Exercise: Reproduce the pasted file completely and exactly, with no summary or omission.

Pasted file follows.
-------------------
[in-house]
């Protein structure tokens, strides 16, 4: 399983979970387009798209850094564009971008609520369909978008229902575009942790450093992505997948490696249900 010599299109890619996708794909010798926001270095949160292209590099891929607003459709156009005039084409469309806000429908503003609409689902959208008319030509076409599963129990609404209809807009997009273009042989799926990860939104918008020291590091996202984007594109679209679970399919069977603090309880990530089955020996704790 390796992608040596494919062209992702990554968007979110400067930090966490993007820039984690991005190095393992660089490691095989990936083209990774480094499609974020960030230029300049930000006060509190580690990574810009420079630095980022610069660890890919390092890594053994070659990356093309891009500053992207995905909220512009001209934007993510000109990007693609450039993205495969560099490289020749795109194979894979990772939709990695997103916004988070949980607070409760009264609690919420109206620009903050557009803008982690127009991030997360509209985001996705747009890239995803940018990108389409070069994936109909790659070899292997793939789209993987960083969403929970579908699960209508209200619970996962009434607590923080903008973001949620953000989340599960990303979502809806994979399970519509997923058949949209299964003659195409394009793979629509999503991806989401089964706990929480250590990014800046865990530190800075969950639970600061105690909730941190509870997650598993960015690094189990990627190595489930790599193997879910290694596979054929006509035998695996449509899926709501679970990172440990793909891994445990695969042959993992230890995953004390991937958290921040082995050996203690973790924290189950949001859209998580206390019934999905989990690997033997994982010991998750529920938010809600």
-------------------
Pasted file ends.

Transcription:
[in-house]
């Protein structure tokens, strides 16, 4: 399983979970387009798209850094564009971008609520369909978008229902575009942790450093992505997948490696249900 010599299109890619996708794909010798926001270095949160292209590099891929607003459709156009005039084409469309806000429908503003609409689902959208008319030509076409599963129990609404209809807009997009273009042989799926990860939104918008020291590091996202984007594109679209679970399919069977603090309880990530089955020996704790 390796992608040596494919062209992702990554968007979110400067930090966490993007820039984690991005190095393992660089490691095989990936083209990774480094499609974020960030230029300049930000006060509190580690990574810009420079630095980022610069660890890919390092890594053994070659990356093309891009500053992207995905909220512009001209934007993510000109990007693609450039993205495969560099490289020749795109194979894979990772939709990695997103916004988070949980607070409760009264609690919420109206620009903050557009803008982690127009991030997360509209985001996705747009890239995803940018990108389409070069994936109909790659070899292997793939789209993987960083969403929970579908699960209508209200619970996962009434607590923080903008973001949620953000989340599960990303979502809806994979399970519509997923058949949209299964003659195409394009793979629509999503991806989401089964706990929480250590990014800046865990530190800075969950639970600061105690909730941190509870997650598993960015690094189990990627190595489930790599193997879910290694596979054929006509035998695996449509899926709501679970990172440990793909891994445990695969042959993992230890995953004390991937958290921040082995050996203690973790924290189950949001859209998580206390019934999905989990690997033997994982010991998750529920938010809600």